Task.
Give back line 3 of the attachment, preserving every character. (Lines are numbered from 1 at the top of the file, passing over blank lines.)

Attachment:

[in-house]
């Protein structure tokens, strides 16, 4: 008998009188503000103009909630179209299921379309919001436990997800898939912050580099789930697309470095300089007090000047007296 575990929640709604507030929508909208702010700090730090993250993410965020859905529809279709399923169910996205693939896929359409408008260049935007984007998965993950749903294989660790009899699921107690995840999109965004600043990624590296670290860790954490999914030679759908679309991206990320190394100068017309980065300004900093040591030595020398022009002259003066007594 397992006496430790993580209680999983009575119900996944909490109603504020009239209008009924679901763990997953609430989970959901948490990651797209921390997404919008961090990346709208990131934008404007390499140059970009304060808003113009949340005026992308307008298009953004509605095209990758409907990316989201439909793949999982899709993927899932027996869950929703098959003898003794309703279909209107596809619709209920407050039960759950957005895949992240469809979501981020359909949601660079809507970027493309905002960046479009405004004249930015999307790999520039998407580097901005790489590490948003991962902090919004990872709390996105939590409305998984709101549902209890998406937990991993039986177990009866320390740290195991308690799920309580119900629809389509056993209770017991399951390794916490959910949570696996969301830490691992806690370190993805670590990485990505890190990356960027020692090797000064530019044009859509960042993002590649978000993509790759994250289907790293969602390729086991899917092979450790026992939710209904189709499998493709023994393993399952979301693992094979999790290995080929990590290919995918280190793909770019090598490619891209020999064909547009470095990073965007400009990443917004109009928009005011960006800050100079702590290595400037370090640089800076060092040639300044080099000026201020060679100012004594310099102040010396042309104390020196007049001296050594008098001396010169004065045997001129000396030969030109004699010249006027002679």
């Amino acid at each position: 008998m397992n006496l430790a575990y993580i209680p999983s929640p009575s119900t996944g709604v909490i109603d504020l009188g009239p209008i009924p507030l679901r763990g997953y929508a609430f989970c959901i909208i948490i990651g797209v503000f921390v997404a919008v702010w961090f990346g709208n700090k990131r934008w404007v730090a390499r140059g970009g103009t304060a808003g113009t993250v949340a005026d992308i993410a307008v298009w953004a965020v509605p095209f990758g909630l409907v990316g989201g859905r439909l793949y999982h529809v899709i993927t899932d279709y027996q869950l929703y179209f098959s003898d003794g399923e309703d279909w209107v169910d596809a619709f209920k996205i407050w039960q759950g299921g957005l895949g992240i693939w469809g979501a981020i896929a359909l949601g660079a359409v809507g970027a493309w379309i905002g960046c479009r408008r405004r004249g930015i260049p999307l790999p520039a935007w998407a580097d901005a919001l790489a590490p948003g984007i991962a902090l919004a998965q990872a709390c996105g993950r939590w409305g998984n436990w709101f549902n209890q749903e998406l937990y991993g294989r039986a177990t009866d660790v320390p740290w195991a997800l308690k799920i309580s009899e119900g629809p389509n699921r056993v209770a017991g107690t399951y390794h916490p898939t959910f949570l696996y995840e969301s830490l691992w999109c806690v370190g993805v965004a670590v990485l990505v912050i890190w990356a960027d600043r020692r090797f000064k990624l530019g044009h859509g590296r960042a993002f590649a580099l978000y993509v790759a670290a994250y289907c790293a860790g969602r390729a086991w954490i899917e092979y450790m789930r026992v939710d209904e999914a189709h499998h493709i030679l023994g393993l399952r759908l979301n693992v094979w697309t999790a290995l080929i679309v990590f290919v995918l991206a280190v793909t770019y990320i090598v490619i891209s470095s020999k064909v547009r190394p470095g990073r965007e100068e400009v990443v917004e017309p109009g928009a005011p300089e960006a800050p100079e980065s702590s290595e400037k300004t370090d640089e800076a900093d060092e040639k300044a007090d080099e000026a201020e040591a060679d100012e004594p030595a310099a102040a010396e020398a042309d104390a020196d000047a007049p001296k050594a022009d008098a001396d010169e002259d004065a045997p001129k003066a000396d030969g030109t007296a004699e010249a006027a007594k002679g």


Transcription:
């Amino acid at each position: 008998m397992n006496l430790a575990y993580i209680p999983s929640p009575s119900t996944g709604v909490i109603d504020l009188g009239p209008i009924p507030l679901r763990g997953y929508a609430f989970c959901i909208i948490i990651g797209v503000f921390v997404a919008v702010w961090f990346g709208n700090k990131r934008w404007v730090a390499r140059g970009g103009t304060a808003g113009t993250v949340a005026d992308i993410a307008v298009w953004a965020v509605p095209f990758g909630l409907v990316g989201g859905r439909l793949y999982h529809v899709i993927t899932d279709y027996q869950l929703y179209f098959s003898d003794g399923e309703d279909w209107v169910d596809a619709f209920k996205i407050w039960q759950g299921g957005l895949g992240i693939w469809g979501a981020i896929a359909l949601g660079a359409v809507g970027a493309w379309i905002g960046c479009r408008r405004r004249g930015i260049p999307l790999p520039a935007w998407a580097d901005a919001l790489a590490p948003g984007i991962a902090l919004a998965q990872a709390c996105g993950r939590w409305g998984n436990w709101f549902n209890q749903e998406l937990y991993g294989r039986a177990t009866d660790v320390p740290w195991a997800l308690k799920i309580s009899e119900g629809p389509n699921r056993v209770a017991g107690t399951y390794h916490p898939t959910f949570l696996y995840e969301s830490l691992w999109c806690v370190g993805v965004a670590v990485l990505v912050i890190w990356a960027d600043r020692r090797f000064k990624l530019g044009h859509g590296r960042a993002f590649a580099l978000y993509v790759a670290a994250y289907c790293a860790g969602r390729a086991w954490i899917e092979y450790m789930r026992v939710d209904e999914a189709h499998h493709i030679l023994g393993l399952r759908l979301n693992v094979w697309t999790a290995l080929i679309v990590f290919v995918l991206a280190v793909t770019y990320i090598v490619i891209s470095s020999k064909v547009r190394p470095g990073r965007e100068e400009v990443v917004e017309p109009g928009a005011p300089e960006a800050p100079e980065s702590s290595e400037k300004t370090d640089e800076a900093d060092e040639k300044a007090d080099e000026a201020e040591a060679d100012e004594p030595a310099a102040a010396e020398a042309d104390a020196d000047a007049p001296k050594a022009d008098a001396d010169e002259d004065a045997p001129k003066a000396d030969g030109t007296a004699e010249a006027a007594k002679g």